Due for completion in November 2018, the 45 metre 5 King will be the tallest engineered timber building in Australia and the tallest and largest engineered timber office building by gross floor area in the world.
5 KingThe wooden 5 King was designed by architect Bates Smart with engineering services provided by Aurecon, and includes the ground plus nine-storeys and three bespoke ground level retail tenancies. 5 King will feature exposed timber structures, creating a contemporary and creative studio environment. Large glass areas will maximise natural daylight, while sunshades on selected facades will reduce energy consumption, further reducing the building’s carbon footprint.
Sydney also has hitched itself to the wooden bandwagon, with the recent completion of International House Sydney, a timber building that, similar to 5 King, takes the title of tallest of its kind in the commercial building sector.
International House SydneyLocated in Sydney’s Barangaroo South and designed by Tzannes architects for Lendlease, International House Sydney was almost constructed entirely from engineered or cross laminated timber, including floors, columns, walls, roof, lift shafts, egress stairs and bracing bays, supported by a single ground retail level of conventional concrete structure.
Around 3,500 cubic metres of sustainably grown and recycled timber were used in construction, and a result of the materials and lack of concrete, thousands of tonnes of greenhouse gases were avoided.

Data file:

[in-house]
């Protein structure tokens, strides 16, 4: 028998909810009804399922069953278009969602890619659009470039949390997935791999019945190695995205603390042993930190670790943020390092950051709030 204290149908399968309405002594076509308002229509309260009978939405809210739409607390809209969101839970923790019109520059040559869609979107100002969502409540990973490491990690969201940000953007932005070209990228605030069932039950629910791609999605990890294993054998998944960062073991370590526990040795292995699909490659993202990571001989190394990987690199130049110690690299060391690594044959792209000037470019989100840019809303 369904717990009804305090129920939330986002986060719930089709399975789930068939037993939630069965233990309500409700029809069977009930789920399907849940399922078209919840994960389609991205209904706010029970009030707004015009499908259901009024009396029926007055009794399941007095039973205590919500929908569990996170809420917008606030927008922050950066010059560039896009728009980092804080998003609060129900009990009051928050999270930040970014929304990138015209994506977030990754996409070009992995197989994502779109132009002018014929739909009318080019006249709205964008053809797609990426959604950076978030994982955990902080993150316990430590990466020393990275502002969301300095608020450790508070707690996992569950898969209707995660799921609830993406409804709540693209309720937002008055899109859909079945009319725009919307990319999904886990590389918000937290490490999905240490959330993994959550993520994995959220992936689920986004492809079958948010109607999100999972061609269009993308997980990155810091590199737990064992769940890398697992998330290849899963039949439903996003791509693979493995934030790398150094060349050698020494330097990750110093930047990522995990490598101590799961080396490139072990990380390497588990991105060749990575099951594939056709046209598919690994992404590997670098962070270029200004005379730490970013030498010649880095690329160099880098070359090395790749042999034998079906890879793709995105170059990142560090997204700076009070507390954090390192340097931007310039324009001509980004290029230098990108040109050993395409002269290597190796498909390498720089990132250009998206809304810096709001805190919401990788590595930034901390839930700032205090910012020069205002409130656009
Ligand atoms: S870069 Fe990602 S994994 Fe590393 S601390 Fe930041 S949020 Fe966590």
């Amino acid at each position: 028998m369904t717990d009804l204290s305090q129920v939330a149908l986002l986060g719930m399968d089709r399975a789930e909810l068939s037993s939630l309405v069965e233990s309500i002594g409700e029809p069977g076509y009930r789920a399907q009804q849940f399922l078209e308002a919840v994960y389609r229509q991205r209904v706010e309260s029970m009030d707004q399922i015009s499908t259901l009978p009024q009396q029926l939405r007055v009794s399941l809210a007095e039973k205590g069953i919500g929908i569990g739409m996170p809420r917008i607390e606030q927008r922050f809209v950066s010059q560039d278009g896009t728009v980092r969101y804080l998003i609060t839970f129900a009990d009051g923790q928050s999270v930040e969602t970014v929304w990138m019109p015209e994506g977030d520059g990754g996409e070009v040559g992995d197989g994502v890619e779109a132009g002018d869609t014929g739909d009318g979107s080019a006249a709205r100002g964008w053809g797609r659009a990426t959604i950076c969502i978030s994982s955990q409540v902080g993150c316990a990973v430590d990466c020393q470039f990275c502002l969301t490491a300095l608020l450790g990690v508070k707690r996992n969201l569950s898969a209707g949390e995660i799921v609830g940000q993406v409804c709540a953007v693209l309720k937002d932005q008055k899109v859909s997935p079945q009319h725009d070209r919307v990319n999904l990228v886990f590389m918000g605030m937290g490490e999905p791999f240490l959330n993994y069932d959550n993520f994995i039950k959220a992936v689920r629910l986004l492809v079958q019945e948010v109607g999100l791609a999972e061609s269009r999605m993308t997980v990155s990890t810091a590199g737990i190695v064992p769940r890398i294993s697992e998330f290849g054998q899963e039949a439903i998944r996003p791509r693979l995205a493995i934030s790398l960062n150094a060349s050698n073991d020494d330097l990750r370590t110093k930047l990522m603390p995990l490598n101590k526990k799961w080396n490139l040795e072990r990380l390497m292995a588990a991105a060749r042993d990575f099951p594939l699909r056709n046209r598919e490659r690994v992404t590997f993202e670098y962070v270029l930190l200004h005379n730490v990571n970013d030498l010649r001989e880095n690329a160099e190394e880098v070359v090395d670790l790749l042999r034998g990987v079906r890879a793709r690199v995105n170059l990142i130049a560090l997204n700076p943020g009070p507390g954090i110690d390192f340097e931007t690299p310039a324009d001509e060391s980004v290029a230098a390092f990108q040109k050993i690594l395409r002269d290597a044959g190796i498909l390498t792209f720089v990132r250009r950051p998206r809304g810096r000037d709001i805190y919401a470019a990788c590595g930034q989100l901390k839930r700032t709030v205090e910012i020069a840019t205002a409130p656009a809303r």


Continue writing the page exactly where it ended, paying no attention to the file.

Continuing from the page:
Relying on timber more for the aesthetic appeal, Sydney’s Kengo Kuma Architect-designed cylindrical civic centre ‘The Darling Exchange’ is another example, having released a prototype of the building exterior to include a façade wrapped in 20 kilometres of curved timber.
The Darling ExchangeConstruction will reportedly finish on the timber cladded building in 2018, and then it will go on to include a new City of Sydney library featuring an Innovation Exchange, with a program to support creative and technology start-ups. A permanent ground floor open market hall, childcare centre and a rooftop bar and restaurant with views over Tumbalong Park, the Chinese Gardens and the bright lights of Cockle Bay.
This type of development is fast steering industry professionals to the question: is this the age of timber? Perhaps such a sweeping statement is still too absolute for the industry as a whole, but it was put best by Jackson Teece Director and Principal Damian Barker in a previous Urban Developer article:"With increased market competition, product availability and constantly improving skills of designers, engineers and builders, timber buildings will become ever more efficient and cost competitive to construct. Timber buildings are more sustainable with greater carbon storage capability and less wasteful and in time more data will become available on post occupancy performance, indoor climate (air and temperature quality) and associated health benefits.
"We are witnessing a technological revolution made possible largely by prefabrication technologies encouraging faster builds with the potential to realise more sustainable and efficient developments on an ever increasing scale."